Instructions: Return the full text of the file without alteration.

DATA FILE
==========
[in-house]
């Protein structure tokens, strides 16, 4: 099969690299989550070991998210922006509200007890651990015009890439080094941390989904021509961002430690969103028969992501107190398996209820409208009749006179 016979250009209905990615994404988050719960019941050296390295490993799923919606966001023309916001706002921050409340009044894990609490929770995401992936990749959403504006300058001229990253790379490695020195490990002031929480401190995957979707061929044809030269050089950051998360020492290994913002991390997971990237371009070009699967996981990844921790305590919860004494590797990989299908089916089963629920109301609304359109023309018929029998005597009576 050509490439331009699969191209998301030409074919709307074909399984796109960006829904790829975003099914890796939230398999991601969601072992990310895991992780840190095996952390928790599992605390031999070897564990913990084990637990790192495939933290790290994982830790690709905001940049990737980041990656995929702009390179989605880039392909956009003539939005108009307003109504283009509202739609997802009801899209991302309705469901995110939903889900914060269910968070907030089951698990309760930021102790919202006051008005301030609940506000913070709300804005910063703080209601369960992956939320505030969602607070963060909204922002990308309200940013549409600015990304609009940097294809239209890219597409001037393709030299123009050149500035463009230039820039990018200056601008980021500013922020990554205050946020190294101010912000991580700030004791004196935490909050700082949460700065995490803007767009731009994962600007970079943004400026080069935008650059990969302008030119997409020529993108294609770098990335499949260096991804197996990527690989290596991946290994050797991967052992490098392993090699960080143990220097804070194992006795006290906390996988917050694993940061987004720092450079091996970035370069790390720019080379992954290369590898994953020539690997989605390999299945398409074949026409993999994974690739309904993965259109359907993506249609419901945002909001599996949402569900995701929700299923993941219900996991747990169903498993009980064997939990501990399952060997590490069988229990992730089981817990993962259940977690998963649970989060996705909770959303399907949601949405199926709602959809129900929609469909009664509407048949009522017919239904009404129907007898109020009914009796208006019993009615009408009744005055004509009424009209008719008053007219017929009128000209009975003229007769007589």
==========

[in-house]
């Protein structure tokens, strides 16, 4: 099969690299989550070991998210922006509200007890651990015009890439080094941390989904021509961002430690969103028969992501107190398996209820409208009749006179 016979250009209905990615994404988050719960019941050296390295490993799923919606966001023309916001706002921050409340009044894990609490929770995401992936990749959403504006300058001229990253790379490695020195490990002031929480401190995957979707061929044809030269050089950051998360020492290994913002991390997971990237371009070009699967996981990844921790305590919860004494590797990989299908089916089963629920109301609304359109023309018929029998005597009576 050509490439331009699969191209998301030409074919709307074909399984796109960006829904790829975003099914890796939230398999991601969601072992990310895991992780840190095996952390928790599992605390031999070897564990913990084990637990790192495939933290790290994982830790690709905001940049990737980041990656995929702009390179989605880039392909956009003539939005108009307003109504283009509202739609997802009801899209991302309705469901995110939903889900914060269910968070907030089951698990309760930021102790919202006051008005301030609940506000913070709300804005910063703080209601369960992956939320505030969602607070963060909204922002990308309200940013549409600015990304609009940097294809239209890219597409001037393709030299123009050149500035463009230039820039990018200056601008980021500013922020990554205050946020190294101010912000991580700030004791004196935490909050700082949460700065995490803007767009731009994962600007970079943004400026080069935008650059990969302008030119997409020529993108294609770098990335499949260096991804197996990527690989290596991946290994050797991967052992490098392993090699960080143990220097804070194992006795006290906390996988917050694993940061987004720092450079091996970035370069790390720019080379992954290369590898994953020539690997989605390999299945398409074949026409993999994974690739309904993965259109359907993506249609419901945002909001599996949402569900995701929700299923993941219900996991747990169903498993009980064997939990501990399952060997590490069988229990992730089981817990993962259940977690998963649970989060996705909770959303399907949601949405199926709602959809129900929609469909009664509407048949009522017919239904009404129907007898109020009914009796208006019993009615009408009744005055004509009424009209008719008053007219017929009128000209009975003229007769007589």